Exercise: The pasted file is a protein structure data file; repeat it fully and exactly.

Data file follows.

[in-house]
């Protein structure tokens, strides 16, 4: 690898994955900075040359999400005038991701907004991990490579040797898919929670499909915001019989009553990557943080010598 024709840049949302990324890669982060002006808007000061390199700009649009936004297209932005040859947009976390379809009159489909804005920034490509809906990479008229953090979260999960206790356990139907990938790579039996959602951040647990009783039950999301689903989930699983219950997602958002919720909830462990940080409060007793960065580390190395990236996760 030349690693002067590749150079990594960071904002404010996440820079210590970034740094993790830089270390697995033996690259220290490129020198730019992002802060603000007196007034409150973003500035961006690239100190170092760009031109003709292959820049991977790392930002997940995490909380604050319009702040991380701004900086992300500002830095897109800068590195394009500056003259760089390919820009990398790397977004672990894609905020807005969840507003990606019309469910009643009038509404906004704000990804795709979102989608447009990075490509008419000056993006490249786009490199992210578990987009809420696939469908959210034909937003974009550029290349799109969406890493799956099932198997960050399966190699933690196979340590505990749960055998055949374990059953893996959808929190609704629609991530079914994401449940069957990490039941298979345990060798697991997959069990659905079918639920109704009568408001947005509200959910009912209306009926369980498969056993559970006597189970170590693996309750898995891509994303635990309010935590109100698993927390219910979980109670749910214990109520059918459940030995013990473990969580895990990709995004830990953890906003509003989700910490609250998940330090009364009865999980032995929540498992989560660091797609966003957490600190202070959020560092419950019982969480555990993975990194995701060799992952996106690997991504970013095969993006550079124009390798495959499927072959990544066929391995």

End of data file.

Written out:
[in-house]
């Protein structure tokens, strides 16, 4: 690898994955900075040359999400005038991701907004991990490579040797898919929670499909915001019989009553990557943080010598 024709840049949302990324890669982060002006808007000061390199700009649009936004297209932005040859947009976390379809009159489909804005920034490509809906990479008229953090979260999960206790356990139907990938790579039996959602951040647990009783039950999301689903989930699983219950997602958002919720909830462990940080409060007793960065580390190395990236996760 030349690693002067590749150079990594960071904002404010996440820079210590970034740094993790830089270390697995033996690259220290490129020198730019992002802060603000007196007034409150973003500035961006690239100190170092760009031109003709292959820049991977790392930002997940995490909380604050319009702040991380701004900086992300500002830095897109800068590195394009500056003259760089390919820009990398790397977004672990894609905020807005969840507003990606019309469910009643009038509404906004704000990804795709979102989608447009990075490509008419000056993006490249786009490199992210578990987009809420696939469908959210034909937003974009550029290349799109969406890493799956099932198997960050399966190699933690196979340590505990749960055998055949374990059953893996959808929190609704629609991530079914994401449940069957990490039941298979345990060798697991997959069990659905079918639920109704009568408001947005509200959910009912209306009926369980498969056993559970006597189970170590693996309750898995891509994303635990309010935590109100698993927390219910979980109670749910214990109520059918459940030995013990473990969580895990990709995004830990953890906003509003989700910490609250998940330090009364009865999980032995929540498992989560660091797609966003957490600190202070959020560092419950019982969480555990993975990194995701060799992952996106690997991504970013095969993006550079124009390798495959499927072959990544066929391995």